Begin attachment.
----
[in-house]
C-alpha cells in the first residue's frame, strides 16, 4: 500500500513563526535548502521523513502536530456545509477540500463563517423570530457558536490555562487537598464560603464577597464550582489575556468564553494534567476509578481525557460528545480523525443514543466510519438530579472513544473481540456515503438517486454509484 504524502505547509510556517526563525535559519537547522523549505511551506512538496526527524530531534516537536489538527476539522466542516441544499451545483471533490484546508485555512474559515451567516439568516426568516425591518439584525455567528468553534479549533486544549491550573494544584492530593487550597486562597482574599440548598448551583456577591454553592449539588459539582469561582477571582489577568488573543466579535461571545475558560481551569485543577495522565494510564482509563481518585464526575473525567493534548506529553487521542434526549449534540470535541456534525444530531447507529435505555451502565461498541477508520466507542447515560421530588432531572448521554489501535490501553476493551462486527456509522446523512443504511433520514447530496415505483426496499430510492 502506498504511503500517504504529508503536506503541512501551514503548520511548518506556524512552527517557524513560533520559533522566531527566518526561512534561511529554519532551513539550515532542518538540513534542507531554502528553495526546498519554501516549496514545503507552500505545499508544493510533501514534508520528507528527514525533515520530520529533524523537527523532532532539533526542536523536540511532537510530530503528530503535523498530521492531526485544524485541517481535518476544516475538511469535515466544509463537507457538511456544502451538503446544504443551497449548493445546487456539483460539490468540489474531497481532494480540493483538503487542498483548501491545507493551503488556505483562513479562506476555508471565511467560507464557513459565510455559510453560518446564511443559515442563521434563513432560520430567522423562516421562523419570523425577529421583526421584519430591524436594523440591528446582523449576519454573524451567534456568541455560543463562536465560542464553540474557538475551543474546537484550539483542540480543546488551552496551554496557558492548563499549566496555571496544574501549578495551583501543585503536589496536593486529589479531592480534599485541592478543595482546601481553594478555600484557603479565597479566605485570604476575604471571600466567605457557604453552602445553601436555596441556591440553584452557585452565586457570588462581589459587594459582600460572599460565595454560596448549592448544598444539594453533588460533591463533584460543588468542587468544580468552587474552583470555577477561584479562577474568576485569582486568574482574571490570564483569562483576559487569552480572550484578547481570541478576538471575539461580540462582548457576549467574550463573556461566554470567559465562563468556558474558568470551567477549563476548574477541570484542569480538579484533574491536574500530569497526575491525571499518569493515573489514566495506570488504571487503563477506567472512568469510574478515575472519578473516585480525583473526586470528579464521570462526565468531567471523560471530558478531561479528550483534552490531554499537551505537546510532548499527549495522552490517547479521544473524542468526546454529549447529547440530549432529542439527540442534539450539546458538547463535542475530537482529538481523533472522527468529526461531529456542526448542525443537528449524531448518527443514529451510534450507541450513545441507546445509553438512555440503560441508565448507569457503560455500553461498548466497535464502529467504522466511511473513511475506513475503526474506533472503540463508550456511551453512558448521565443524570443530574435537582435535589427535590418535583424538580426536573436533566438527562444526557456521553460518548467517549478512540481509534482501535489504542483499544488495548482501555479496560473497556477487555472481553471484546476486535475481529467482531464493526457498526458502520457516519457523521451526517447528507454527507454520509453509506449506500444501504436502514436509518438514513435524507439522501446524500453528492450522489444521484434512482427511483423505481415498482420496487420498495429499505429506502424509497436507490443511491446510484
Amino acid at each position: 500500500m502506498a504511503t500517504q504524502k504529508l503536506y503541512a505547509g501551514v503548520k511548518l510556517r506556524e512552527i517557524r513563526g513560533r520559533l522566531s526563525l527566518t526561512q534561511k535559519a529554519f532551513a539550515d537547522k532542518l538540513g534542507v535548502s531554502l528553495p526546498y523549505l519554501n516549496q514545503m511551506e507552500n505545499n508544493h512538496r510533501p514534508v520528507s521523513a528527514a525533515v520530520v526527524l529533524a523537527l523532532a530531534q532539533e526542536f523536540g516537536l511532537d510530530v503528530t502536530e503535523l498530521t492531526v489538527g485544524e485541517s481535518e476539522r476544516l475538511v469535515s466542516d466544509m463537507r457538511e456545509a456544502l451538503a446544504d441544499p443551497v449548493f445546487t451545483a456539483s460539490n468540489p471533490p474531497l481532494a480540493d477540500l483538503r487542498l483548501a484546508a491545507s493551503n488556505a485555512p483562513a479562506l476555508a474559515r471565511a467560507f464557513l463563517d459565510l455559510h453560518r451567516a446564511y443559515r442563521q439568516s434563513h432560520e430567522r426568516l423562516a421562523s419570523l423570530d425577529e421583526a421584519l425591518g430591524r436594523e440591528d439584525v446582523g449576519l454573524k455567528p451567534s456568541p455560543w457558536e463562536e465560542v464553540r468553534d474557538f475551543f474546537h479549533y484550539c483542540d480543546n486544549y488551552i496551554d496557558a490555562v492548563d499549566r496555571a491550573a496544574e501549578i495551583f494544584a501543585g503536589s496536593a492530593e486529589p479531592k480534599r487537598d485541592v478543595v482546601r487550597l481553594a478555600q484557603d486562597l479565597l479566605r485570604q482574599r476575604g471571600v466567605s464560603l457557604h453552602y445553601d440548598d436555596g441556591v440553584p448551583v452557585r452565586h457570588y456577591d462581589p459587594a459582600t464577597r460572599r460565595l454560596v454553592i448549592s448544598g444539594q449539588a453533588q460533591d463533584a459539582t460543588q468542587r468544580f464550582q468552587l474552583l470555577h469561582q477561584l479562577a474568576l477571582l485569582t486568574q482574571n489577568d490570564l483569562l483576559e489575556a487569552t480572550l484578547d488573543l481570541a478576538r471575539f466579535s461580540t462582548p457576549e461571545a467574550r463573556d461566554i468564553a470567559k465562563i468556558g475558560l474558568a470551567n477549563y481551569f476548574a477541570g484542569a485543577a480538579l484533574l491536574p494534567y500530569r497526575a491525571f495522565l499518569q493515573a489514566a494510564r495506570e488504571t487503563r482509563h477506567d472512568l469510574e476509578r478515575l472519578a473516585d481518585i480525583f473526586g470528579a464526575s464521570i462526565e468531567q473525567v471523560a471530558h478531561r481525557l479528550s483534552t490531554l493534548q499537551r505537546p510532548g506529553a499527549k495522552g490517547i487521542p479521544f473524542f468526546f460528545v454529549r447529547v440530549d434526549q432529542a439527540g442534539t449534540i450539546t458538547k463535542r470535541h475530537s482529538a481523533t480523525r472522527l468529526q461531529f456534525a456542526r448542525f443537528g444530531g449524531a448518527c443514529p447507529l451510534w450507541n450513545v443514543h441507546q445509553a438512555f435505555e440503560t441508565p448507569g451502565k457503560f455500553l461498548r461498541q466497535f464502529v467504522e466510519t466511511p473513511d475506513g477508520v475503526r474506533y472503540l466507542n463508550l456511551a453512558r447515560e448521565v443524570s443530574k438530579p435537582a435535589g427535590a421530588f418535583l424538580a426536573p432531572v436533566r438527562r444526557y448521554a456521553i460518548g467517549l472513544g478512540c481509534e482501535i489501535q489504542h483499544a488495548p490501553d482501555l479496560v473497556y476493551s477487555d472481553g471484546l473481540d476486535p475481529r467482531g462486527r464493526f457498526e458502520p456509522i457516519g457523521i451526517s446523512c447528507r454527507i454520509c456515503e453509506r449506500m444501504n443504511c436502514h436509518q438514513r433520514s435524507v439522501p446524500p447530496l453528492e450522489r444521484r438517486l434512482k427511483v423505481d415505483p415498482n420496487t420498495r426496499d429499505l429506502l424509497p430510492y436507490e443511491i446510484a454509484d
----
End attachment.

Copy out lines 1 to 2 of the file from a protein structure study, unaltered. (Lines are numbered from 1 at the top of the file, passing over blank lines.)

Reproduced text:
[in-house]
C-alpha cells in the first residue's frame, strides 16, 4: 500500500513563526535548502521523513502536530456545509477540500463563517423570530457558536490555562487537598464560603464577597464550582489575556468564553494534567476509578481525557460528545480523525443514543466510519438530579472513544473481540456515503438517486454509484 504524502505547509510556517526563525535559519537547522523549505511551506512538496526527524530531534516537536489538527476539522466542516441544499451545483471533490484546508485555512474559515451567516439568516426568516425591518439584525455567528468553534479549533486544549491550573494544584492530593487550597486562597482574599440548598448551583456577591454553592449539588459539582469561582477571582489577568488573543466579535461571545475558560481551569485543577495522565494510564482509563481518585464526575473525567493534548506529553487521542434526549449534540470535541456534525444530531447507529435505555451502565461498541477508520466507542447515560421530588432531572448521554489501535490501553476493551462486527456509522446523512443504511433520514447530496415505483426496499430510492 502506498504511503500517504504529508503536506503541512501551514503548520511548518506556524512552527517557524513560533520559533522566531527566518526561512534561511529554519532551513539550515532542518538540513534542507531554502528553495526546498519554501516549496514545503507552500505545499508544493510533501514534508520528507528527514525533515520530520529533524523537527523532532532539533526542536523536540511532537510530530503528530503535523498530521492531526485544524485541517481535518476544516475538511469535515466544509463537507457538511456544502451538503446544504443551497449548493445546487456539483460539490468540489474531497481532494480540493483538503487542498483548501491545507493551503488556505483562513479562506476555508471565511467560507464557513459565510455559510453560518446564511443559515442563521434563513432560520430567522423562516421562523419570523425577529421583526421584519430591524436594523440591528446582523449576519454573524451567534456568541455560543463562536465560542464553540474557538475551543474546537484550539483542540480543546488551552496551554496557558492548563499549566496555571496544574501549578495551583501543585503536589496536593486529589479531592480534599485541592478543595482546601481553594478555600484557603479565597479566605485570604476575604471571600466567605457557604453552602445553601436555596441556591440553584452557585452565586457570588462581589459587594459582600460572599460565595454560596448549592448544598444539594453533588460533591463533584460543588468542587468544580468552587474552583470555577477561584479562577474568576485569582486568574482574571490570564483569562483576559487569552480572550484578547481570541478576538471575539461580540462582548457576549467574550463573556461566554470567559465562563468556558474558568470551567477549563476548574477541570484542569480538579484533574491536574500530569497526575491525571499518569493515573489514566495506570488504571487503563477506567472512568469510574478515575472519578473516585480525583473526586470528579464521570462526565468531567471523560471530558478531561479528550483534552490531554499537551505537546510532548499527549495522552490517547479521544473524542468526546454529549447529547440530549432529542439527540442534539450539546458538547463535542475530537482529538481523533472522527468529526461531529456542526448542525443537528449524531448518527443514529451510534450507541450513545441507546445509553438512555440503560441508565448507569457503560455500553461498548466497535464502529467504522466511511473513511475506513475503526474506533472503540463508550456511551453512558448521565443524570443530574435537582435535589427535590418535583424538580426536573436533566438527562444526557456521553460518548467517549478512540481509534482501535489504542483499544488495548482501555479496560473497556477487555472481553471484546476486535475481529467482531464493526457498526458502520457516519457523521451526517447528507454527507454520509453509506449506500444501504436502514436509518438514513435524507439522501446524500453528492450522489444521484434512482427511483423505481415498482420496487420498495429499505429506502424509497436507490443511491446510484